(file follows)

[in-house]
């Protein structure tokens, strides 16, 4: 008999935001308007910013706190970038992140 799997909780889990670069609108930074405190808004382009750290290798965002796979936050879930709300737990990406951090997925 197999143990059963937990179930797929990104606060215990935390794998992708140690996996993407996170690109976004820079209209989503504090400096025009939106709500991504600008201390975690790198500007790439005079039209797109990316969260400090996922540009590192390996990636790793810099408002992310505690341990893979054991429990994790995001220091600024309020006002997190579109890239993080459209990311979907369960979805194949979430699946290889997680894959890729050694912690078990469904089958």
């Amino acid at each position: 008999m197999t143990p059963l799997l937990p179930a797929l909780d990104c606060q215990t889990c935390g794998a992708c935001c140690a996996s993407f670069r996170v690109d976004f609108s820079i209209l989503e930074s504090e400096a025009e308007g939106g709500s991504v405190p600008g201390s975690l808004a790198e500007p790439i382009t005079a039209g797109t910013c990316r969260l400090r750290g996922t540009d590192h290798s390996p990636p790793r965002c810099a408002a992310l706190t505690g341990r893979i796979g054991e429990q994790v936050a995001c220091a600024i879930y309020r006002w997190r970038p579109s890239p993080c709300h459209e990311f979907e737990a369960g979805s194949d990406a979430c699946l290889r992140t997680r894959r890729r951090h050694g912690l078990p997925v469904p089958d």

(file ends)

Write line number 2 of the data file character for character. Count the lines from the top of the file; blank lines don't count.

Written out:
């Protein structure tokens, strides 16, 4: 008999935001308007910013706190970038992140 799997909780889990670069609108930074405190808004382009750290290798965002796979936050879930709300737990990406951090997925 197999143990059963937990179930797929990104606060215990935390794998992708140690996996993407996170690109976004820079209209989503504090400096025009939106709500991504600008201390975690790198500007790439005079039209797109990316969260400090996922540009590192390996990636790793810099408002992310505690341990893979054991429990994790995001220091600024309020006002997190579109890239993080459209990311979907369960979805194949979430699946290889997680894959890729050694912690078990469904089958």